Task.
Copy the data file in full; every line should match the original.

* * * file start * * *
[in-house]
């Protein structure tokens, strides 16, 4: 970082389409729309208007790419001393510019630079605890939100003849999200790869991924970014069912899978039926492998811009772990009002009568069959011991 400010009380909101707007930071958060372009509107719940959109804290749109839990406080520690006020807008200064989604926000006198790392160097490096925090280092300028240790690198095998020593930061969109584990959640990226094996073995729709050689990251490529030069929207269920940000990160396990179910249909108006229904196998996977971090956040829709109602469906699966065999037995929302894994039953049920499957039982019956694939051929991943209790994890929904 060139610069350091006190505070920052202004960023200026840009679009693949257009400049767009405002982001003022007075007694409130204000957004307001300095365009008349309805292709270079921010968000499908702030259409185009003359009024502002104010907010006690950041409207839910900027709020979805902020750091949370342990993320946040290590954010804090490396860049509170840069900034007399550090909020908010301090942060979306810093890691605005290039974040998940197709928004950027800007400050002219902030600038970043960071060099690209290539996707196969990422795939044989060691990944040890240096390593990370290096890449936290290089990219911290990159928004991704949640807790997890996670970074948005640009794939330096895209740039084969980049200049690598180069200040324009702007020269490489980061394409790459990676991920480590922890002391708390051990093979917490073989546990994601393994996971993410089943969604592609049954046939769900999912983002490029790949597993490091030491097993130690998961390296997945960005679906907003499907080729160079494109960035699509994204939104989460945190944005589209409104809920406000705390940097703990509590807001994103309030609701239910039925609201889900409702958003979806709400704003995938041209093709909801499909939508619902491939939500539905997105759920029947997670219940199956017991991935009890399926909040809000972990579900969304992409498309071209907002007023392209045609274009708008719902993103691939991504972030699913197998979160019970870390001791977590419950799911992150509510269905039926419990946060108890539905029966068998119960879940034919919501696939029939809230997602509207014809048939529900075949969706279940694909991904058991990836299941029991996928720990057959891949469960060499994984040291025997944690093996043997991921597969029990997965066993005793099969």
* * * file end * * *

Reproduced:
[in-house]
């Protein structure tokens, strides 16, 4: 970082389409729309208007790419001393510019630079605890939100003849999200790869991924970014069912899978039926492998811009772990009002009568069959011991 400010009380909101707007930071958060372009509107719940959109804290749109839990406080520690006020807008200064989604926000006198790392160097490096925090280092300028240790690198095998020593930061969109584990959640990226094996073995729709050689990251490529030069929207269920940000990160396990179910249909108006229904196998996977971090956040829709109602469906699966065999037995929302894994039953049920499957039982019956694939051929991943209790994890929904 060139610069350091006190505070920052202004960023200026840009679009693949257009400049767009405002982001003022007075007694409130204000957004307001300095365009008349309805292709270079921010968000499908702030259409185009003359009024502002104010907010006690950041409207839910900027709020979805902020750091949370342990993320946040290590954010804090490396860049509170840069900034007399550090909020908010301090942060979306810093890691605005290039974040998940197709928004950027800007400050002219902030600038970043960071060099690209290539996707196969990422795939044989060691990944040890240096390593990370290096890449936290290089990219911290990159928004991704949640807790997890996670970074948005640009794939330096895209740039084969980049200049690598180069200040324009702007020269490489980061394409790459990676991920480590922890002391708390051990093979917490073989546990994601393994996971993410089943969604592609049954046939769900999912983002490029790949597993490091030491097993130690998961390296997945960005679906907003499907080729160079494109960035699509994204939104989460945190944005589209409104809920406000705390940097703990509590807001994103309030609701239910039925609201889900409702958003979806709400704003995938041209093709909801499909939508619902491939939500539905997105759920029947997670219940199956017991991935009890399926909040809000972990579900969304992409498309071209907002007023392209045609274009708008719902993103691939991504972030699913197998979160019970870390001791977590419950799911992150509510269905039926419990946060108890539905029966068998119960879940034919919501696939029939809230997602509207014809048939529900075949969706279940694909991904058991990836299941029991996928720990057959891949469960060499994984040291025997944690093996043997991921597969029990997965066993005793099969």